This novel has a fabulous number of 4 and 5 star reviews on Amazon, and, as I mentioned, friends who have a very similar taste in books to me absolutely loved it. Therefore, I’ll end this review by encouraging you to make your own mind up….but this wasn’t a novel for me.


The Liberation by Kate Furnivall

The Liberation.jpg

I’ve never read anything by this author as, for those who follow my blog, I’m not a massive fan of historical fiction. However, after a recommendation by a friend, and a quick glance at the blurb, I took a punt and downloaded The Liberation.

I will admit a slight dampening of my palms and an increased pulse rate when I saw the page length—560 pages according to Amazon—about double the size of my ‘go to’ novel length (give or take).

The Liberation is set in the south of Italy in 1945. The war is over and the Allied Forces have moved in to ‘fix’ a broken and bankrupt country. But not everyone is living on their wits and little else. Some well connected folks are making a fortune by plundering Italy’s spectacular resources – Artwork, marble statues, intricate wood carvings.

When Caterina Lombardi is questioned by army Major, Jake Parr, who seems to be indicating that her dead father knew more about the movement of these stolen goods, she leaps to her father’s defence. He was a good man. An honest man….wasn’t he?

As Caterina gets drawn further and further into the desperate underbelly of a starving and desperate nation, her life and the lives of those most precious to her are called into danger.

But Caterina is driven to find out the truth – even at the cost of her own life.

My Review

Let me start with the huge positives of this book. The author clearly has a wonderful knack of imagery and scene setting. She took me right there, to Italy, directly after the war. I could see everything. Hear everything. Feel everything. I could almost smell the desperation, the need, the starvation and deep-seated sadness of the Italian people. Her ability to describe the world she’s transporting you to is, in my opinion, right up there with the best of the best. Wonderful.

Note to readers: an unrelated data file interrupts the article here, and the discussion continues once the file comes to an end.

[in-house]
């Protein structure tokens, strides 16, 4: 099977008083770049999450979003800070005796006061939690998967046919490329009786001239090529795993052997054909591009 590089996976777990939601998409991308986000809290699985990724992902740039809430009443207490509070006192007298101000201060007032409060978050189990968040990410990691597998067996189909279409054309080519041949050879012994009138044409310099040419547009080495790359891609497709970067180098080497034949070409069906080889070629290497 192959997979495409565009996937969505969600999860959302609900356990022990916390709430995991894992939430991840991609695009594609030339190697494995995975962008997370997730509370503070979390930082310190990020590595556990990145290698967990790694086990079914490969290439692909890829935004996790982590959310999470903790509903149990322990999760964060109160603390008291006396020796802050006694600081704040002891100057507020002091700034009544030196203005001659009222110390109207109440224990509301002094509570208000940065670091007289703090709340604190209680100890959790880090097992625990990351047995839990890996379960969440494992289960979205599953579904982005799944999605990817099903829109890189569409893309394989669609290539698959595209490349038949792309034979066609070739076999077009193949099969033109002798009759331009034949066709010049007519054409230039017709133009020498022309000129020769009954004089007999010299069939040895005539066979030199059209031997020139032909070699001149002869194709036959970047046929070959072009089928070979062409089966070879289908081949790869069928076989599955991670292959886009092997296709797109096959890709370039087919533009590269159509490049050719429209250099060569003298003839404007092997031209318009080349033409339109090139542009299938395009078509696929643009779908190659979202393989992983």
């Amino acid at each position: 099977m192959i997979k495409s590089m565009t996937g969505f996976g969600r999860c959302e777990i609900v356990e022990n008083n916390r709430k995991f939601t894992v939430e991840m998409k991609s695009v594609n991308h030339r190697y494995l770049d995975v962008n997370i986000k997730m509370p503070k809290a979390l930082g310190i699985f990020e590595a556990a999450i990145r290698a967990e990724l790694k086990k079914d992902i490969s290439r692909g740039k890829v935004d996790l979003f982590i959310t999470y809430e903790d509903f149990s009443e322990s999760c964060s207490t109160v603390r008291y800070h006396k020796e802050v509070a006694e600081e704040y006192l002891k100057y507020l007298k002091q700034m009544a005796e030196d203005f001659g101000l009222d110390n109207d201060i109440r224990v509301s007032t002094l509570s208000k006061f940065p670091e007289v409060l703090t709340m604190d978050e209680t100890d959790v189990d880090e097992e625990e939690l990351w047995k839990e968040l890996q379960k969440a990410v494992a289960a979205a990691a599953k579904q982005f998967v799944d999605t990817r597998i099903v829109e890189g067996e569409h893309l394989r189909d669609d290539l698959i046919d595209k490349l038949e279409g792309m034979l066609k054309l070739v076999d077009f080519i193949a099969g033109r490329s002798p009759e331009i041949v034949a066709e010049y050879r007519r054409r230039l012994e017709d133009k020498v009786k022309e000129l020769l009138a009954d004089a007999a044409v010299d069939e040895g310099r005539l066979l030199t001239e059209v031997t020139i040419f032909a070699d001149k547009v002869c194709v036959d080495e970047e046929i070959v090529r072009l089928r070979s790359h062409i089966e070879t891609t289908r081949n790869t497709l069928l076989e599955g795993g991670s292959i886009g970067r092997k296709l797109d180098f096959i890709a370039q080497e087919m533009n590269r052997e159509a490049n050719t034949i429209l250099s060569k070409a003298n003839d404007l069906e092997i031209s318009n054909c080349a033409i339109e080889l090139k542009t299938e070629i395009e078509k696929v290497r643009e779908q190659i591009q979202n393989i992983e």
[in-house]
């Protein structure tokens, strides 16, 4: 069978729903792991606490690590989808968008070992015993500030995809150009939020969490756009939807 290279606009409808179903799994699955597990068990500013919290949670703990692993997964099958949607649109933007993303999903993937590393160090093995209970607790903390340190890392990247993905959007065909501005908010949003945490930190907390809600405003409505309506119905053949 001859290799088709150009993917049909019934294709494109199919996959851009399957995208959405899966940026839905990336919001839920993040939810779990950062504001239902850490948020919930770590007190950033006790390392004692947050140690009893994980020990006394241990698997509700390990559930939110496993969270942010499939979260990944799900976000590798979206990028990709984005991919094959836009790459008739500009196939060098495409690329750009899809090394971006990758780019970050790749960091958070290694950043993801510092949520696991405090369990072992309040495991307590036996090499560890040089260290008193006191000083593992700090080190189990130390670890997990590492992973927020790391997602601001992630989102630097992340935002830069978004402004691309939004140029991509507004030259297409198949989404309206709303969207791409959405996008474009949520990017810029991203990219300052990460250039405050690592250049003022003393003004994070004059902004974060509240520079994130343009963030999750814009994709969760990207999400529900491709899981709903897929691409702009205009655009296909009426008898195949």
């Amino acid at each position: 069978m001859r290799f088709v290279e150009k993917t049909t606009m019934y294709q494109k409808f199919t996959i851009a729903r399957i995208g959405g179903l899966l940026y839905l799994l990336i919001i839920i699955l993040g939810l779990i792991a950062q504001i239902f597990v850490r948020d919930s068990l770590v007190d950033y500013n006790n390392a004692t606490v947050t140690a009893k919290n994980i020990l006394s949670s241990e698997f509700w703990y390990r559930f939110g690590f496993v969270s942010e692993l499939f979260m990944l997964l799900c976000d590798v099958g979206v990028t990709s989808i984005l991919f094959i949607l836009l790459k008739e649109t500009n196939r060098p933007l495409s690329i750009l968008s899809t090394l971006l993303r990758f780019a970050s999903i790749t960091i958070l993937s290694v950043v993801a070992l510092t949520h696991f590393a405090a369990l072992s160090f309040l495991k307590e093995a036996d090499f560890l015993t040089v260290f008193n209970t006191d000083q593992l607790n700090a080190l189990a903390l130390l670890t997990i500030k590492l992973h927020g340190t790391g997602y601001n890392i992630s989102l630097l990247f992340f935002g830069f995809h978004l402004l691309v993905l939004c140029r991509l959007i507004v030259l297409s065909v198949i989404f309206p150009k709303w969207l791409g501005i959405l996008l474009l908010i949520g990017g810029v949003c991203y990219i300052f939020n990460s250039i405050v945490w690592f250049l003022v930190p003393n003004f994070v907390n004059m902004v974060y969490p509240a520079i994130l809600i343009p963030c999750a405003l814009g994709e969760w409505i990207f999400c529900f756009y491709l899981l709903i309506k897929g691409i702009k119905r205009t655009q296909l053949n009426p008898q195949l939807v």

Caterina is a very worthy heroine. Spunky, determined, full of vitality despite her predicament and so, so tenacious. Like a dog with a bone, she gets a sniff of an attack on her family’s honour and whoosh, she’s off to defend the Lombardi name. I took to Caterina very early on, and she kept me rooting for her to the very end.

Major Jake Parr is one of those hero’s that you’d love to meet in real life. Steady, dependable, oozing with the ability to make you feel safe even as all around you is falling to pieces.

Most surprising of all for me was that I did like the historical element – especially surprising given my comment at the very beginning of this post. I put that down to Kate Furnivall’s wonderful writing. This is clearly a very talented author, and some of her descriptions made me stop and reread the line several times, such was my awe at how she’d taken words and organised them into a truly magnificent sentence. I often like to pick out a sentence which I love in my reviews, and for this novel, I’ve chosen a sentence from Jake’s POV; this describes Jake’s personality perfectly:-

“He liked facts, he liked logic, he liked to take hold of a tangled thread and inch by inch unwind it until he found what the dirty end was looped around.”

And now for the thing I didn’t like quite so much….in the main, it was the pacing of the novel which, for me, was far too slow. I almost gave up at about 30% in because I felt we weren’t getting to the crux of the story fast enough, but I pressed on – and I am glad I did. In my opinion, parts of scenes/whole scenes could have been cut in that first third without changing the overall direction of the novel or understanding of the story—but I hasten to add that some people LOVE the slow burn of a novel. Me, I prefer the pacing to be such that I can barely catch my breath.

I have read a few reviews saying that this isn’t Kate Furnivall’s best work and that, along with the wonderful way with words she has, makes me want to seek out more by this author.


#GuestReview : Nowhere Girl by Ruth Dugdall

Recently, the wonderful Emma Welton over at gave me the chance to review one of the long list of books on her TBR. After she kindly sent me the list, I chose Nowhere Girl by Ruth Dugdall.

If you want to read my review, here’s a link to Emma’s blog. Review of Nowhere Girl by Tracie Delaney

And while you’re there, have a look around. Emma’s reviews are awesome!

My heartfelt thanks once again goes to Emma for inviting me to be part of her blog.